Finally, in the midst of the frenzy of typical summer flicks is a drama that wreaks of reality.
People Like Us, (don't be fooled by the title this is not a coming-out film), stars (from Star Trek) as Sam, a New York marketing whiz kid, climbing the corporate food chain, who makes a devastating decision that doesn't even phase his cynical business suitof armor.
He is casual about costly mistakes, until it costs him. That night he discovers his mostly estranged father, an music producer, big in the '70s, died. Forced by his girlfriend played by the beautiful and intelligently-looking Olivia Wilde (Cowboys and Indians), to fly home for a funeral he intentionally misses.
His long-suffering widow mother is played by . Lovely to Pfeiffer her back on the big screen. Thank goodness she has had the good sense to apparently NOT drink the Hollywood Botox punch.She actually looks like herself. Of course, at her age 50-something, she has most likely had something of a plastic surgery done to maintain her youthful looks.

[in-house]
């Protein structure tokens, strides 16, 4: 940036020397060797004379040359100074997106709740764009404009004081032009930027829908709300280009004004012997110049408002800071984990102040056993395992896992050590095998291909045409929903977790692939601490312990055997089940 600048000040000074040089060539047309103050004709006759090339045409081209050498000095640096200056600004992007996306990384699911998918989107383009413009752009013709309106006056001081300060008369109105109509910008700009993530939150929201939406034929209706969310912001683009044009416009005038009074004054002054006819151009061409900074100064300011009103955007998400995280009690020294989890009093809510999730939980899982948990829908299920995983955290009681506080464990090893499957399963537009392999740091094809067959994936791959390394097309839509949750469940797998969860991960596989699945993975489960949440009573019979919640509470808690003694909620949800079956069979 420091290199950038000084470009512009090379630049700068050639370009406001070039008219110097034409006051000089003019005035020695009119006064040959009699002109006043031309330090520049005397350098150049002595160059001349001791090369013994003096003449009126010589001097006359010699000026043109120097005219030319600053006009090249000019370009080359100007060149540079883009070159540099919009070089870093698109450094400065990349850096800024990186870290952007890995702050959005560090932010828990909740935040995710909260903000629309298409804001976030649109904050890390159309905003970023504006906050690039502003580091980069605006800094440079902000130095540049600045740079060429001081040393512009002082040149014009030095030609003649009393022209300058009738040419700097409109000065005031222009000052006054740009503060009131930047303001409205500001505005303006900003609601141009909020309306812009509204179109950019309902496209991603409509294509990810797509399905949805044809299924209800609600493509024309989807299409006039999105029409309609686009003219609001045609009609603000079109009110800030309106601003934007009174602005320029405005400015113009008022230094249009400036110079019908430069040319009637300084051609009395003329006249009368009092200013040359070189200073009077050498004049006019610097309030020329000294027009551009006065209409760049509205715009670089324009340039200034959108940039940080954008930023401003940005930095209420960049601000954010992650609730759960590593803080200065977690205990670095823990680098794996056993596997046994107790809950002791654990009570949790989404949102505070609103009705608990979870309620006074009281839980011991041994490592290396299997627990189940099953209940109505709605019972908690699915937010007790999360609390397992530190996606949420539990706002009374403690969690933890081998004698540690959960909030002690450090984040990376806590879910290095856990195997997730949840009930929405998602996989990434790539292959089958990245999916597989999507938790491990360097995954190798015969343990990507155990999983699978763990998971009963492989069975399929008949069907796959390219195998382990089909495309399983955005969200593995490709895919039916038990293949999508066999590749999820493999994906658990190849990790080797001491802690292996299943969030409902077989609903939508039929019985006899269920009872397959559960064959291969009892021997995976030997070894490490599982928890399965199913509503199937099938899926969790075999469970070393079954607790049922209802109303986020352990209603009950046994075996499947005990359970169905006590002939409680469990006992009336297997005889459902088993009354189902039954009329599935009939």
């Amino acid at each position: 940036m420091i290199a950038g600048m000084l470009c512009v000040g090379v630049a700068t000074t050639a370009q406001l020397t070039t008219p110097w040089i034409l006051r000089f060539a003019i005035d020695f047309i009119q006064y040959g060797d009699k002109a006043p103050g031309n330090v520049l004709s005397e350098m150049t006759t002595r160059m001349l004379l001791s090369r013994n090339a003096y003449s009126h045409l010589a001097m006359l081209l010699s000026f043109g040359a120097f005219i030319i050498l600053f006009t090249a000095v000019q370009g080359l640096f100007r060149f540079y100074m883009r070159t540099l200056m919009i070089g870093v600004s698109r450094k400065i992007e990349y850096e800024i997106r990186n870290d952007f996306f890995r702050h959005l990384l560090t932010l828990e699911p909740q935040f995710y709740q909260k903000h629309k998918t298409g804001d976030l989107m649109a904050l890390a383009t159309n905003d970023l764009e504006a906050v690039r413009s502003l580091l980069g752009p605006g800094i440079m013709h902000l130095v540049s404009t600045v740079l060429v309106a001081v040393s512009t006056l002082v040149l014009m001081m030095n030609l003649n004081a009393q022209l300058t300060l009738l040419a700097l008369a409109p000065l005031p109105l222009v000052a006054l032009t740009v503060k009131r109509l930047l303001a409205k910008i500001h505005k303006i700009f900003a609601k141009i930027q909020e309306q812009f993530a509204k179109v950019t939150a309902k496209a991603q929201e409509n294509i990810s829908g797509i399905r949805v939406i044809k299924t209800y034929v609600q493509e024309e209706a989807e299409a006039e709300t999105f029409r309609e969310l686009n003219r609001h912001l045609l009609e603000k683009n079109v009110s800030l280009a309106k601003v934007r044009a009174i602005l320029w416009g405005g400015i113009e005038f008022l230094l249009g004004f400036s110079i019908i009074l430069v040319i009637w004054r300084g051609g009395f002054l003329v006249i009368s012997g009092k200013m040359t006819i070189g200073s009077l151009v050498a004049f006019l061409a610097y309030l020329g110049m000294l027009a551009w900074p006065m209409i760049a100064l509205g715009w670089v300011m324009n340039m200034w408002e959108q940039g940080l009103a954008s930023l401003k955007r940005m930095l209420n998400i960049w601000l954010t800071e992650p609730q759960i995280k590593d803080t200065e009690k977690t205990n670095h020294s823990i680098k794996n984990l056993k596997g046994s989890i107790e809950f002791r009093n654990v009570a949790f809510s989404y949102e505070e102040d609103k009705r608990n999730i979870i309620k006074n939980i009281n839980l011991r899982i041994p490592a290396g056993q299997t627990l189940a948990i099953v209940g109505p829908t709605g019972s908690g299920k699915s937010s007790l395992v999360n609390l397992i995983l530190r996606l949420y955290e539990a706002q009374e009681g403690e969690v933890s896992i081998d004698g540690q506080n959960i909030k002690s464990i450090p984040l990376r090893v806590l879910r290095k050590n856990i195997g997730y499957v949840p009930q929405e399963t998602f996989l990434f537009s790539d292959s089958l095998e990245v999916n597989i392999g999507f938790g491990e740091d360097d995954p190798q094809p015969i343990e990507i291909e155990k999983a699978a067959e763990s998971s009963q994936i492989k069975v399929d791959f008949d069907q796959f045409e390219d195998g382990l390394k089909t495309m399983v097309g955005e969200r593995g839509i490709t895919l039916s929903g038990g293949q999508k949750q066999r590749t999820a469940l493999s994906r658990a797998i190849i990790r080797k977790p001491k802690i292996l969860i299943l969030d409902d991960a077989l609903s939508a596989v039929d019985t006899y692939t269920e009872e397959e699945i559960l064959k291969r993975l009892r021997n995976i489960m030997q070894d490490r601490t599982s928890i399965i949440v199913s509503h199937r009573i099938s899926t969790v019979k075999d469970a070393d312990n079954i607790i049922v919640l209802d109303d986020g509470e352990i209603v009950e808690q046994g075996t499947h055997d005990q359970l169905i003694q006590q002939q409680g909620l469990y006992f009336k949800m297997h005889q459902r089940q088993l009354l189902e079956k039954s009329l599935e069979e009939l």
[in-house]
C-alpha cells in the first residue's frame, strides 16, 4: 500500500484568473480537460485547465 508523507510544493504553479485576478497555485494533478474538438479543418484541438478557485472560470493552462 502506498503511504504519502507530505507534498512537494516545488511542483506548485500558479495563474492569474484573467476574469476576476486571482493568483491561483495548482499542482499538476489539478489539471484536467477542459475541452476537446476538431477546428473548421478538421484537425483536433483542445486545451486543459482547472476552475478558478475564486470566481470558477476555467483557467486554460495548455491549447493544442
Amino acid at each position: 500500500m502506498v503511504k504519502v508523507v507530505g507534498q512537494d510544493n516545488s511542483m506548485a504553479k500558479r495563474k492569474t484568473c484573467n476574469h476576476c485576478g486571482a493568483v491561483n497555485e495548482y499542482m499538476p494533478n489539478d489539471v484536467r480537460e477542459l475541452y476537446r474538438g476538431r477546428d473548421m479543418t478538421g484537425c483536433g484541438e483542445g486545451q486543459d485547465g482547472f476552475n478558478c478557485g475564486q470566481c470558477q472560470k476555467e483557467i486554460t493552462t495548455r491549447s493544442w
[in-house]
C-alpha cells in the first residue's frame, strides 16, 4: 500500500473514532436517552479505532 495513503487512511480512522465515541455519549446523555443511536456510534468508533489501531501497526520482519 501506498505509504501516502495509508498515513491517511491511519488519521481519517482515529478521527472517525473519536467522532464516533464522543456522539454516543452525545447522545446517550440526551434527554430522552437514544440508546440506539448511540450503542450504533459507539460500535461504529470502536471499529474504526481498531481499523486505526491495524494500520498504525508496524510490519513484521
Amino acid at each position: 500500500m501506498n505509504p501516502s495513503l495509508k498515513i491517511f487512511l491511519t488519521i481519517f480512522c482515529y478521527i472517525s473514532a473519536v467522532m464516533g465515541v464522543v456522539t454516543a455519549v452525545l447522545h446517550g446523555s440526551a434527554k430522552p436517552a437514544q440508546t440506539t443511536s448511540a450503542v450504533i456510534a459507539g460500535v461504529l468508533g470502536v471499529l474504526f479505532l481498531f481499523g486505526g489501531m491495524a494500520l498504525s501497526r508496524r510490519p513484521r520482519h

But at least not the bicycle pump of Botox. As Jacqueline Bisset told The View ladies, "they (celebrities that have Botox) don't even look good," and Kate Winslett as has said in an interview, "Don't even get me taking (about actors using Botox)."
Sam discovers family secrets and fortune that test him. It is established up front that he must delver funds, that he very much needs himself to an illegit sister he didn't know he had, Frankie, played by Elizabeth Banks (The Hunger Games).
Frankie doesn't know Sam exists let along a fortune that she needs more than Sam's world can realize. Sam's got the secret that his mother doesn't know, about a mistress and child and grandchild, played by child actor, Michael Hall D'Addario. Sam thought his life was miserable.
He's forced to discover how low life can be, as he eavesdrop on Frankie's life and befriends her son Josh. To add to this Sam has major avoidance issues. So will he or won't he, carry out his father's wishes, hurting his mother and his own wallet. It's played out with more depth and a quick synopsis, as here for space. It is well worth the time, for lovers of feelings and issues.
And issues there are as Sam spys on Frankie to her A.A. meetings. Elizabeth Banks, who is reminiscent of a younger Elizabeth Shue in Leaving Las Vegas, gives believability to a child abandoned by her father.
Sam feels having his dad was no prize. Pfeiffer's characther in an endearing scene on top of Hollywood Hills provides the glue as a woman of great character does. Many scene are local adding some fun, including our own Henry's Tacos. Product placement, with the Orange Bang.